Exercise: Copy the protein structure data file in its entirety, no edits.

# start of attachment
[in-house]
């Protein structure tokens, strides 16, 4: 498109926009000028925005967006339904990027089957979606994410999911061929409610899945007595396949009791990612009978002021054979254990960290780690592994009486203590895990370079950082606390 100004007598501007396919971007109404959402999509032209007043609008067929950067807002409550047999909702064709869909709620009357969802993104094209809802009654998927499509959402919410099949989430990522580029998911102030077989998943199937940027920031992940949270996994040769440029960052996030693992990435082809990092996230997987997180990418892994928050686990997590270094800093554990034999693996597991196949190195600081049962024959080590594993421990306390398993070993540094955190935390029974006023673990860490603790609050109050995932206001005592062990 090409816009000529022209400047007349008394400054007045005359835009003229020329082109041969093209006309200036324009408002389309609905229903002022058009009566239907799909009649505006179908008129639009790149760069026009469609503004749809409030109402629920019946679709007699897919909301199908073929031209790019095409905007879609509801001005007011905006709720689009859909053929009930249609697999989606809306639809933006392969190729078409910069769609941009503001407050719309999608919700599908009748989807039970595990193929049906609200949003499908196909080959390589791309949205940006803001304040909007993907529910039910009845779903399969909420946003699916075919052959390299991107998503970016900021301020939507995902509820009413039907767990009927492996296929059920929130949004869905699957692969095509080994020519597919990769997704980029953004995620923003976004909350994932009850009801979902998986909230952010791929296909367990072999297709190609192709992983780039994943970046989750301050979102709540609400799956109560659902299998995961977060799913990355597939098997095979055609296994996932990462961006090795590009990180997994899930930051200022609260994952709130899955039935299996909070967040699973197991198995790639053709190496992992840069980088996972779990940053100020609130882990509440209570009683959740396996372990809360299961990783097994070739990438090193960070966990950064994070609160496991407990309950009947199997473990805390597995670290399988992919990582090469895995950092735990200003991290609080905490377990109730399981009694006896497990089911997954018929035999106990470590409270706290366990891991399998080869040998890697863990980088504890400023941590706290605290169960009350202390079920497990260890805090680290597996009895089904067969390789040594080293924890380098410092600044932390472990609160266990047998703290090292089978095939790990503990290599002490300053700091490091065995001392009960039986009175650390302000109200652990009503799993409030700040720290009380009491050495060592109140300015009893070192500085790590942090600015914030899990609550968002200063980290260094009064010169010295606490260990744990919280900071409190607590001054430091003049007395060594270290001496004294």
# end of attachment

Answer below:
[in-house]
């Protein structure tokens, strides 16, 4: 498109926009000028925005967006339904990027089957979606994410999911061929409610899945007595396949009791990612009978002021054979254990960290780690592994009486203590895990370079950082606390 100004007598501007396919971007109404959402999509032209007043609008067929950067807002409550047999909702064709869909709620009357969802993104094209809802009654998927499509959402919410099949989430990522580029998911102030077989998943199937940027920031992940949270996994040769440029960052996030693992990435082809990092996230997987997180990418892994928050686990997590270094800093554990034999693996597991196949190195600081049962024959080590594993421990306390398993070993540094955190935390029974006023673990860490603790609050109050995932206001005592062990 090409816009000529022209400047007349008394400054007045005359835009003229020329082109041969093209006309200036324009408002389309609905229903002022058009009566239907799909009649505006179908008129639009790149760069026009469609503004749809409030109402629920019946679709007699897919909301199908073929031209790019095409905007879609509801001005007011905006709720689009859909053929009930249609697999989606809306639809933006392969190729078409910069769609941009503001407050719309999608919700599908009748989807039970595990193929049906609200949003499908196909080959390589791309949205940006803001304040909007993907529910039910009845779903399969909420946003699916075919052959390299991107998503970016900021301020939507995902509820009413039907767990009927492996296929059920929130949004869905699957692969095509080994020519597919990769997704980029953004995620923003976004909350994932009850009801979902998986909230952010791929296909367990072999297709190609192709992983780039994943970046989750301050979102709540609400799956109560659902299998995961977060799913990355597939098997095979055609296994996932990462961006090795590009990180997994899930930051200022609260994952709130899955039935299996909070967040699973197991198995790639053709190496992992840069980088996972779990940053100020609130882990509440209570009683959740396996372990809360299961990783097994070739990438090193960070966990950064994070609160496991407990309950009947199997473990805390597995670290399988992919990582090469895995950092735990200003991290609080905490377990109730399981009694006896497990089911997954018929035999106990470590409270706290366990891991399998080869040998890697863990980088504890400023941590706290605290169960009350202390079920497990260890805090680290597996009895089904067969390789040594080293924890380098410092600044932390472990609160266990047998703290090292089978095939790990503990290599002490300053700091490091065995001392009960039986009175650390302000109200652990009503799993409030700040720290009380009491050495060592109140300015009893070192500085790590942090600015914030899990609550968002200063980290260094009064010169010295606490260990744990919280900071409190607590001054430091003049007395060594270290001496004294």